Jaroslav Róna was born on 27 April 1957 in Prague. He is a prominent and highly talented Czech artist with a wide range of interests. The beginnings of his art are connected with the fur industry and glass arts, which led him to the studio of Stanislav Libenský. In the nineties of the last century the artist travelled all over the world, including destinations such as Italy, Spain, France, United States, Mexico or Indonesia. In this period he focused mainly on sculpting. He created several monumental sculptures – the Knight with the Dragon (Klatovy Chateau, 1994), Sepia (Klenová Chateau, 1996), Mythical Ship (Bratislava Quay, 2008), A Child from Mars (Ještěd). In 2001 he won the competition for the Franz Kafka Memorial, which was unveiled two years later near the Spanish Synagogue in the Old Town of Prague. For this statue he was awarded the Grand Prix in 2004 from the Association of Architects of the Czech Republic.
Scenes depicted in Róna’s paintings are characterized by an eerie, dark and mysterious atmosphere. Some works show mythological-prehistoric worlds, others contain a vision of a society and landscape after a global catastrophe, while some paintings are reminiscent of a sci-fi world. Sculptures of the artists are connected by a bizarre story referring to archetypes and mythical roots of our consciousness. Róna is our guide in the world of various beasts and mysterious creatures. Jaroslav Róna is also unique thanks to his use of symbolism. He prefers hidden, remarkable symbols and parables instead of clear reality. On the other hand, he is no stranger to hyperbole. His unique sense of humor lightens up the atmosphere and represents a stark contrast to the absurdity, feeling of being lost, astray or without roots, as is typical for Franz Kafka.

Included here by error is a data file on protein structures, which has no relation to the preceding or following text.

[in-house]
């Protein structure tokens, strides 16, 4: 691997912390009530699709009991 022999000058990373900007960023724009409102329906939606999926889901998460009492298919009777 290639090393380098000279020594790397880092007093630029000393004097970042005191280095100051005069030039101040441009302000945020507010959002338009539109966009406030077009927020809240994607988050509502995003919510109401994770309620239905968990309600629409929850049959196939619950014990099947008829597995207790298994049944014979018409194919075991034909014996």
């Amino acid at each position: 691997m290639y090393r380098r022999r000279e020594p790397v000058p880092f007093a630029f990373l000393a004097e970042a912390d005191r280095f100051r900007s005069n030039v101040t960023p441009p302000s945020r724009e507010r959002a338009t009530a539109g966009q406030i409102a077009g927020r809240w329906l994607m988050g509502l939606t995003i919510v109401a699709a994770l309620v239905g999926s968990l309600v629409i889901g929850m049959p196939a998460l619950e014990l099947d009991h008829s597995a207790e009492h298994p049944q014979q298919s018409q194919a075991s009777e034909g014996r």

The unique scenery of the Šárka Valley offers a luxurious location as well as artistic sub-text. The dominating element of this place is the statue by Jaroslav Róna, located in the central park, which together with high trees creates one of the key elements of the composition and thus supports the spatial orientation of residents and visitors.